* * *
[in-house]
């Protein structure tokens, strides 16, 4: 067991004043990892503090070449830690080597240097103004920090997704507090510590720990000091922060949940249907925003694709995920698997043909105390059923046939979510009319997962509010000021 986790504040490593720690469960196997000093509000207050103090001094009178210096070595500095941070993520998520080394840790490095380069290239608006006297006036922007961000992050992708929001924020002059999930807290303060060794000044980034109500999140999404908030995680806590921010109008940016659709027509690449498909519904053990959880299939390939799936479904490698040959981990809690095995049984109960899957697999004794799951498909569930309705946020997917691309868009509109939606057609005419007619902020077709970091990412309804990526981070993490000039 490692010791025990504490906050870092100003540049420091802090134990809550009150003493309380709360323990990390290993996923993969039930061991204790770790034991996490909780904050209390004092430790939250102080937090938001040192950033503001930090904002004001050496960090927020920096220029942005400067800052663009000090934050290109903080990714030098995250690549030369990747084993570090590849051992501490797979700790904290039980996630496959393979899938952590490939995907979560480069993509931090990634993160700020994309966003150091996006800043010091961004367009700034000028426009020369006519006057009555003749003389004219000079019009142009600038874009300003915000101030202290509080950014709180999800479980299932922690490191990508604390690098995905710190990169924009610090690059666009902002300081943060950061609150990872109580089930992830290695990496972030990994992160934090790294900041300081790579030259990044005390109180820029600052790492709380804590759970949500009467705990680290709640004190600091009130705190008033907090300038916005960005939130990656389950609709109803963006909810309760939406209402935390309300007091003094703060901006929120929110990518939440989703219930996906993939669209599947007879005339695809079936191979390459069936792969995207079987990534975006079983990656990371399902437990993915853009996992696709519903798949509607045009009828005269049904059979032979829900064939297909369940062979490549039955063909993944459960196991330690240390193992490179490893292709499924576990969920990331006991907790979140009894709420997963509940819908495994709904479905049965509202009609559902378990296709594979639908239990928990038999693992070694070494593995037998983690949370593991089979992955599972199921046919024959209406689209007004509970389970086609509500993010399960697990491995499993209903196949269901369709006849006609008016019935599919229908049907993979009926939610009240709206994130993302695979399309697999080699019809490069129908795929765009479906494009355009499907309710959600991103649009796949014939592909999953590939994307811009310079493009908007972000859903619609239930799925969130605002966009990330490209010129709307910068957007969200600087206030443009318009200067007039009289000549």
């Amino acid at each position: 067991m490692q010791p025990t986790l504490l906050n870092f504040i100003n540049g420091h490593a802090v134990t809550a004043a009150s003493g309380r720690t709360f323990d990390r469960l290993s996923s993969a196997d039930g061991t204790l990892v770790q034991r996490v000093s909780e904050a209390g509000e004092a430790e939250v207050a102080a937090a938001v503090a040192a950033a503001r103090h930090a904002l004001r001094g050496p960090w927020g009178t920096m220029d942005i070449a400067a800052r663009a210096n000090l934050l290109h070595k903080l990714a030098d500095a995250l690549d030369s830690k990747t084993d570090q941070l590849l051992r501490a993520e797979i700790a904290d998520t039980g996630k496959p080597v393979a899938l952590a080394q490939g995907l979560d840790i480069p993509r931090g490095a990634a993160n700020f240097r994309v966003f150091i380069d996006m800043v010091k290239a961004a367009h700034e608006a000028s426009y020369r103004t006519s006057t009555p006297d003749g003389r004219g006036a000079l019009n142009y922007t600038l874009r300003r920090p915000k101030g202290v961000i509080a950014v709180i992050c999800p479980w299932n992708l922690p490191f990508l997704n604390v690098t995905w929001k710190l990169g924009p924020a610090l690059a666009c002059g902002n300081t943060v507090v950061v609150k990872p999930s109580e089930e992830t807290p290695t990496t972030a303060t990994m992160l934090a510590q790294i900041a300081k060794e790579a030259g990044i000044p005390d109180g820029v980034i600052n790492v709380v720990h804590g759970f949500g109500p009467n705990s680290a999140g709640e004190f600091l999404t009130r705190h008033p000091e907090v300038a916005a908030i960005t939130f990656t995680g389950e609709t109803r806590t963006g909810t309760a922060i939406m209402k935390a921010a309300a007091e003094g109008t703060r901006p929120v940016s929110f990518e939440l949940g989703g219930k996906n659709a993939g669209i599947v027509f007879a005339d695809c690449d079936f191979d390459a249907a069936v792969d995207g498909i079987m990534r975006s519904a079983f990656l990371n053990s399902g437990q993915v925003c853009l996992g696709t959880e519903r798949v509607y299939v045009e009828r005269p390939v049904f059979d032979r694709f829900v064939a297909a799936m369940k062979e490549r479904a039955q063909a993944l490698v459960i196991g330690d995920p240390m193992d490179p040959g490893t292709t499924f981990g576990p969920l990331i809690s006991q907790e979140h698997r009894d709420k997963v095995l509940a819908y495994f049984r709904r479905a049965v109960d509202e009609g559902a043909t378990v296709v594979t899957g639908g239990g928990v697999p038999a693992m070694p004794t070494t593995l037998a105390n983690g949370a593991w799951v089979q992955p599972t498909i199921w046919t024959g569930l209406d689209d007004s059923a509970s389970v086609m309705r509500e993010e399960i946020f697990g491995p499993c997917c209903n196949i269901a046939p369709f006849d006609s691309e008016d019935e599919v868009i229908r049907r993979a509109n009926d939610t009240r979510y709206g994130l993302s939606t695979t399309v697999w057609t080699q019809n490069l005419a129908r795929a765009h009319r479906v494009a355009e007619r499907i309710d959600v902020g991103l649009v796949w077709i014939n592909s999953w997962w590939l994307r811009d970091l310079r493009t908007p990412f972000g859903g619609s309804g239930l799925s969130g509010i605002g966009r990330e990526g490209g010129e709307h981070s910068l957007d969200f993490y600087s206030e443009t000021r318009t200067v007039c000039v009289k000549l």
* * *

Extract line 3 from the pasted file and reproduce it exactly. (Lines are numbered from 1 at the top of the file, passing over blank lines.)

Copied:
């Amino acid at each position: 067991m490692q010791p025990t986790l504490l906050n870092f504040i100003n540049g420091h490593a802090v134990t809550a004043a009150s003493g309380r720690t709360f323990d990390r469960l290993s996923s993969a196997d039930g061991t204790l990892v770790q034991r996490v000093s909780e904050a209390g509000e004092a430790e939250v207050a102080a937090a938001v503090a040192a950033a503001r103090h930090a904002l004001r001094g050496p960090w927020g009178t920096m220029d942005i070449a400067a800052r663009a210096n000090l934050l290109h070595k903080l990714a030098d500095a995250l690549d030369s830690k990747t084993d570090q941070l590849l051992r501490a993520e797979i700790a904290d998520t039980g996630k496959p080597v393979a899938l952590a080394q490939g995907l979560d840790i480069p993509r931090g490095a990634a993160n700020f240097r994309v966003f150091i380069d996006m800043v010091k290239a961004a367009h700034e608006a000028s426009y020369r103004t006519s006057t009555p006297d003749g003389r004219g006036a000079l019009n142009y922007t600038l874009r300003r920090p915000k101030g202290v961000i509080a950014v709180i992050c999800p479980w299932n992708l922690p490191f990508l997704n604390v690098t995905w929001k710190l990169g924009p924020a610090l690059a666009c002059g902002n300081t943060v507090v950061v609150k990872p999930s109580e089930e992830t807290p290695t990496t972030a303060t990994m992160l934090a510590q790294i900041a300081k060794e790579a030259g990044i000044p005390d109180g820029v980034i600052n790492v709380v720990h804590g759970f949500g109500p009467n705990s680290a999140g709640e004190f600091l999404t009130r705190h008033p000091e907090v300038a916005a908030i960005t939130f990656t995680g389950e609709t109803r806590t963006g909810t309760a922060i939406m209402k935390a921010a309300a007091e003094g109008t703060r901006p929120v940016s929110f990518e939440l949940g989703g219930k996906n659709a993939g669209i599947v027509f007879a005339d695809c690449d079936f191979d390459a249907a069936v792969d995207g498909i079987m990534r975006s519904a079983f990656l990371n053990s399902g437990q993915v925003c853009l996992g696709t959880e519903r798949v509607y299939v045009e009828r005269p390939v049904f059979d032979r694709f829900v064939a297909a799936m369940k062979e490549r479904a039955q063909a993944l490698v459960i196991g330690d995920p240390m193992d490179p040959g490893t292709t499924f981990g576990p969920l990331i809690s006991q907790e979140h698997r009894d709420k997963v095995l509940a819908y495994f049984r709904r479905a049965v109960d509202e009609g559902a043909t378990v296709v594979t899957g639908g239990g928990v697999p038999a693992m070694p004794t070494t593995l037998a105390n983690g949370a593991w799951v089979q992955p599972t498909i199921w046919t024959g569930l209406d689209d007004s059923a509970s389970v086609m309705r509500e993010e399960i946020f697990g491995p499993c997917c209903n196949i269901a046939p369709f006849d006609s691309e008016d019935e599919v868009i229908r049907r993979a509109n009926d939610t009240r979510y709206g994130l993302s939606t695979t399309v697999w057609t080699q019809n490069l005419a129908r795929a765009h009319r479906v494009a355009e007619r499907i309710d959600v902020g991103l649009v796949w077709i014939n592909s999953w997962w590939l994307r811009d970091l310079r493009t908007p990412f972000g859903g619609s309804g239930l799925s969130g509010i605002g966009r990330e990526g490209g010129e709307h981070s910068l957007d969200f993490y600087s206030e443009t000021r318009t200067v007039c000039v009289k000549l």